Blockchain is one of those things that more and more people I trust have started saying ‘have you seen this thing? I think it’s important!’. These are my first thoughts after a quick look.

While I kind of knew blockchain was some kind of database thing that bitcoin used it wasn’t until I saw that the BBC had ran a news segment on it that I got a feel for what it actually did, you can check out the video here:

TL;DW: This (tad over-excitable) video calls the technology ons of those that is so incredible it is ’impossible to imagine before its inception but afterwards defies imagining life without it’. If you are interesed in blockchan I suggest you watch the video, not only because it gives a very brief breakdown of what blockchain is, a distributed database of transactions, but also because it gives you a view on what it can be used for. Interestingly the video mentions Barclays as many times as is possible for a corporation such as the BBC to mention Barcleys without getting a slap on the wrist from OFCOM. When the host is not getting expert advice from Derek White (chief design & digital officer, Barclays) he is interviewing Diane Kempt on how thanks to a little investment (from Barclays), she can use blockchain to make sure that people can buy her diamonds safe in the knowledge that they are not blood diamonds.

I found this video on blockchain really interesting because something in the it was giving me the impression that a bank might be interested in investing in this technology. This contrasts to the little bits and pieces I already knew about blockchain and what I know about the views of people who had recommended that I look in to it. Blockchain, as far as I understand it, is the public ledger of transactions for bitcoin, a payment system described by the BBC video very briefly, simply mentioning it as ‘“the shady, anarchic world of Bitcoin”. So, on the one hand the BBC video has Barcleys guests perhaps suggesting that blockchain is the savoir of hierarchy, it states it could be the ‘technological answer to piracy’, a tool their bank to regain trust with its users.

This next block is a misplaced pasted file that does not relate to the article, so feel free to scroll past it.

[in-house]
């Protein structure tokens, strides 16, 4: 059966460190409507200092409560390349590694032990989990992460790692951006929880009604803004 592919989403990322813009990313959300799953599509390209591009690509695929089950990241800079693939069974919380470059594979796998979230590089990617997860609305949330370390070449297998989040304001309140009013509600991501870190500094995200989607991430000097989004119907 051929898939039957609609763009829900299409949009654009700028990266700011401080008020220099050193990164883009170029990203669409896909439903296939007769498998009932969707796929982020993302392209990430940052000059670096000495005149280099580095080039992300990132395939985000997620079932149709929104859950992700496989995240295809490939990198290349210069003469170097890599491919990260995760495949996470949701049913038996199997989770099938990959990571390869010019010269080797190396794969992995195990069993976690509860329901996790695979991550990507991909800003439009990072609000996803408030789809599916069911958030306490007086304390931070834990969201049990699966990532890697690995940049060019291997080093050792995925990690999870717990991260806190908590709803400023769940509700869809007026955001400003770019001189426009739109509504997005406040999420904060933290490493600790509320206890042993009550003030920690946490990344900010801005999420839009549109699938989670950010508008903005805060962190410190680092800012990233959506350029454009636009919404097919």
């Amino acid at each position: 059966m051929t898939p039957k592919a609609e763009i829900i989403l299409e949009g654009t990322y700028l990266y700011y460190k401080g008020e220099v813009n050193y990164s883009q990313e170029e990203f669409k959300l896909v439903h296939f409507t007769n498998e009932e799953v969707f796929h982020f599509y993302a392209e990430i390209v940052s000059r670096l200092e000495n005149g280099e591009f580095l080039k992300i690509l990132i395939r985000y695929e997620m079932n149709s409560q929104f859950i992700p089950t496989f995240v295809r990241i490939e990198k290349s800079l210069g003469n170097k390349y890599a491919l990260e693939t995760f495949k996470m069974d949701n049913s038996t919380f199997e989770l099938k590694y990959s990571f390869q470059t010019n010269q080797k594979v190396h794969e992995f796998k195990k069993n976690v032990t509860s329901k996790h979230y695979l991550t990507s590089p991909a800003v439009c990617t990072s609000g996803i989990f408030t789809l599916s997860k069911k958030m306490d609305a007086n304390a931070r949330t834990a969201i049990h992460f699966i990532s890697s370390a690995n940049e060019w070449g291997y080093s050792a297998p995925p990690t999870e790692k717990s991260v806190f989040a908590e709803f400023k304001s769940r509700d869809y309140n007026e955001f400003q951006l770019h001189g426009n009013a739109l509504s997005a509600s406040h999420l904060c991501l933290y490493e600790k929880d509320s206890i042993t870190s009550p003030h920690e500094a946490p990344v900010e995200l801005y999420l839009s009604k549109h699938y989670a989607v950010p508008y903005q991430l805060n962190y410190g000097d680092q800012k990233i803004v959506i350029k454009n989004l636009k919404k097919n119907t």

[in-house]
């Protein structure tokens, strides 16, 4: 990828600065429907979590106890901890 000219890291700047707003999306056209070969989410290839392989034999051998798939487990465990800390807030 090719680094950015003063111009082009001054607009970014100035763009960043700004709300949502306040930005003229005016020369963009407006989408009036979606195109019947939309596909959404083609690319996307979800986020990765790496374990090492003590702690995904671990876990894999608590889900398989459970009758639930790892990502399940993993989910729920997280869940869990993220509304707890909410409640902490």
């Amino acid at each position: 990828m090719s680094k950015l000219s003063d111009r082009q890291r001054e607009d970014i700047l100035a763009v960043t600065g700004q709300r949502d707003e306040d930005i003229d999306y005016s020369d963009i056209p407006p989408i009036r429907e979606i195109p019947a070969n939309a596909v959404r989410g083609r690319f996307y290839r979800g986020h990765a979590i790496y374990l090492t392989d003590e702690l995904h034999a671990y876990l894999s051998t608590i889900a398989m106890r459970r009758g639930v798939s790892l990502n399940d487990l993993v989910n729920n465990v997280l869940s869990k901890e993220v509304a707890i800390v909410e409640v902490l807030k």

On the other hand my friends are telling me that it is a way to start to think about removing hierarchy from organisations, since  everything is accountable and is distributed. But I guess as Theresa May’s department told us on Christmas eve, it is ‘vexatious’ to want to make privacy a two way thing with those in power. Do we really want to make Theresa vexed? This prompts a question I haven’t really had time to digest:

‘Am I as bothered about my own personal privacy when we are all forced in to the open, including corporations and those in power?

A quick chat to my friends and look around on the internet suggests there are lots of things I should look at to get a better feel for the technology, in paticular I want to play with Alexandria. I think I’ll have a play and a think…


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